Estimating attenuation properties of bentonite layer in Cut Bank oil field, Glacier County, Montana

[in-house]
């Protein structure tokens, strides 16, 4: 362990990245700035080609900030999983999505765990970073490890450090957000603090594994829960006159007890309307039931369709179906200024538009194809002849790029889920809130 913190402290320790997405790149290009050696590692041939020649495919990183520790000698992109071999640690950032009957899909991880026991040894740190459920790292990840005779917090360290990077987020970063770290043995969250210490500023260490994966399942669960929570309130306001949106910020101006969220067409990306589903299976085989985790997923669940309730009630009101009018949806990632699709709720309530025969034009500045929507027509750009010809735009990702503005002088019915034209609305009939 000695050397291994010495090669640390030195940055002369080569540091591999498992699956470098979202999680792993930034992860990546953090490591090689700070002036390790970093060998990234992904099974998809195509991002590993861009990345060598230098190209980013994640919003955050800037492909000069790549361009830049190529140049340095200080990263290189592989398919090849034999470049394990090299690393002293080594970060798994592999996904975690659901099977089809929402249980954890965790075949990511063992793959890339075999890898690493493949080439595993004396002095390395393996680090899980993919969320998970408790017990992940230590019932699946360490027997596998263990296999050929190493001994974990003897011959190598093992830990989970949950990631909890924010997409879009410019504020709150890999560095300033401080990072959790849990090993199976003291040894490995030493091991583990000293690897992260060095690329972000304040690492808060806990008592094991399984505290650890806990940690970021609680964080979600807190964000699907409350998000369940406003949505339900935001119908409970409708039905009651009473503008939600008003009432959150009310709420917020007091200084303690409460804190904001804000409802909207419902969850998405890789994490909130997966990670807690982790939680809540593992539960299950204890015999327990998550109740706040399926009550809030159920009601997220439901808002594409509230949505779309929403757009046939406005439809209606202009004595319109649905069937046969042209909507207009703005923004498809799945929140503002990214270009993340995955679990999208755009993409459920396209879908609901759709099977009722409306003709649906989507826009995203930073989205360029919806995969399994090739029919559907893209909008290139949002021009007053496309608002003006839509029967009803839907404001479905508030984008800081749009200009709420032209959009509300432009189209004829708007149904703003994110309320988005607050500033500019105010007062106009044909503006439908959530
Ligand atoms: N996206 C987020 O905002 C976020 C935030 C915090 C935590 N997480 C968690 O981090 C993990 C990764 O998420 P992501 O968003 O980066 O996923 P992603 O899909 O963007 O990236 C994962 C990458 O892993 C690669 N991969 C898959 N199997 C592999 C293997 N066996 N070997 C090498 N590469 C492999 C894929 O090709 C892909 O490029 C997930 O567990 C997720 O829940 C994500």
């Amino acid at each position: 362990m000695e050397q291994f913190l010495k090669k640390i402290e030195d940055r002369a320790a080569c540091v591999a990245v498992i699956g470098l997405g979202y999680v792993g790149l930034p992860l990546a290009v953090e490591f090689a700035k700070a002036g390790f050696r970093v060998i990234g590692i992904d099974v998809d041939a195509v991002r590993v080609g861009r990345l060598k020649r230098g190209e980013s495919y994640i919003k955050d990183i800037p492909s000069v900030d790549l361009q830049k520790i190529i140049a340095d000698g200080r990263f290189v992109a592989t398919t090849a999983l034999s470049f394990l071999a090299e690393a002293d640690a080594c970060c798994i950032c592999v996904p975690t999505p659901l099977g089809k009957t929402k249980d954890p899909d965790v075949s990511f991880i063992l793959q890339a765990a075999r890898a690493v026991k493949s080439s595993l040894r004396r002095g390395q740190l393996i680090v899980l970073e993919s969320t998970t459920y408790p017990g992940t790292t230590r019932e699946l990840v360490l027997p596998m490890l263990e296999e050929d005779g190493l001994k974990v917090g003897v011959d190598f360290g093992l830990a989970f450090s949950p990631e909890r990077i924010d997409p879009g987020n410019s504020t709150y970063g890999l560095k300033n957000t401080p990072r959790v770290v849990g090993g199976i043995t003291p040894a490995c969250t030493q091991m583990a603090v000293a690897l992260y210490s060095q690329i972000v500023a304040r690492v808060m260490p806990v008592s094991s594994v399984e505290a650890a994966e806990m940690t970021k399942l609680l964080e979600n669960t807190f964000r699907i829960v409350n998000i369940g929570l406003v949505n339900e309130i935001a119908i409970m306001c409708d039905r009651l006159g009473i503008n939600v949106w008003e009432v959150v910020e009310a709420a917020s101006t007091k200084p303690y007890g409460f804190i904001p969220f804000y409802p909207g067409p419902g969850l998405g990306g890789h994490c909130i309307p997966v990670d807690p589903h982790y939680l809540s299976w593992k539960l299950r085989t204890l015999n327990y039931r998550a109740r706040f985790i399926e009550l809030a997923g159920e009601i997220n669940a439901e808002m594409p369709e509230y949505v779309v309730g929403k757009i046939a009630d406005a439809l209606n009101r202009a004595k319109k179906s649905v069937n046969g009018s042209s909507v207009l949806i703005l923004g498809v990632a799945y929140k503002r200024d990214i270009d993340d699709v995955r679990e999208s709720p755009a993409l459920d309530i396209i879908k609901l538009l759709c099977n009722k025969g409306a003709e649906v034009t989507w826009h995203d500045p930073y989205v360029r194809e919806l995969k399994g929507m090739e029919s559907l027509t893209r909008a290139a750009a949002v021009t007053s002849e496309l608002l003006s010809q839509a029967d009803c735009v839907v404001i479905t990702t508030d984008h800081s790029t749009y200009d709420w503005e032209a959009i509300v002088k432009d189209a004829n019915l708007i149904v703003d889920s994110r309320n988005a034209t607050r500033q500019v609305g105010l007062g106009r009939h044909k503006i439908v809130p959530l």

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Acquisition and interpretation of 3-D seismic data led DeAngelo and Hardage (2001) to describe the channel system in the south central Cut Bank area in Glacier County, Montana. The presence of a low velocity layer called Bentonite was also discovered in the area with the help of well-logs. Bentonite is a volcanic ash, which lies on both sides of the channel system and is absent within the channel. DeAngelo and Hardage (2001) shot a vertical seismic profiling (VSP) survey at well # 54-8 to analyze the formation structure in depth, since seismic signals around the reservoir area were unclear in the 3-D survey. This research attempts to estimate the attenuation properties of the Bentonite layer in the Cut Bank oil field. VSP data is processed for velocity information and estimation of seismic Q using the spectral ratios method (SRM). The SRM theoretically assumes that the propagating signal is a plane seismic wave traveling vertically from one point to another in a homogeneous model. The amplitudes at the start and end points are known and relate to each other with the attenuation coefficient in a frequency range. The relation between the seismic amplitudes at z distance from each other can be expressed as a linear function of frequency after a few modifications. SRM uses the linearity of the logarithmic ratio of the seismic amplitudes over a frequency range. In theory, ratios plotted against a frequency range must produce a flat line. However, in practice, the logarithmic ratios are expected to draw an approximate line (curve), where some of the data points deviate from the origin of the line. Thus fitting a line to the ratios curve and calculating the slope of this curve are necessary. Slope of the curve relates to the seismic attenuation coefficient and further to the seismic Q. The SRM results suggest that Bentonite may have a Q value as low as 5. This highly attenuative and thin (20 to 40 feet throughout the south central Cut Bank Unit) layer alters seismic signals propagating through it. A thorough analysis of the amplitude spectra suggests that seismic signals dramatically lose their energy when they pass through Bentonite. Low energy content of the signals below the Bentonite layer highlights that the recovery of the seismic energy is less likely despite the presence of multiples, which are known to affect the seismic signals constructively. Therefore, separation of reflected events is a greater challenge for the thin reservoir sand units lying underneath the Bentonite layer. Thus the Bentonite layer in the Cut Bank oil field has to be taken seriously and data processing should be done accordingly for better accuracy.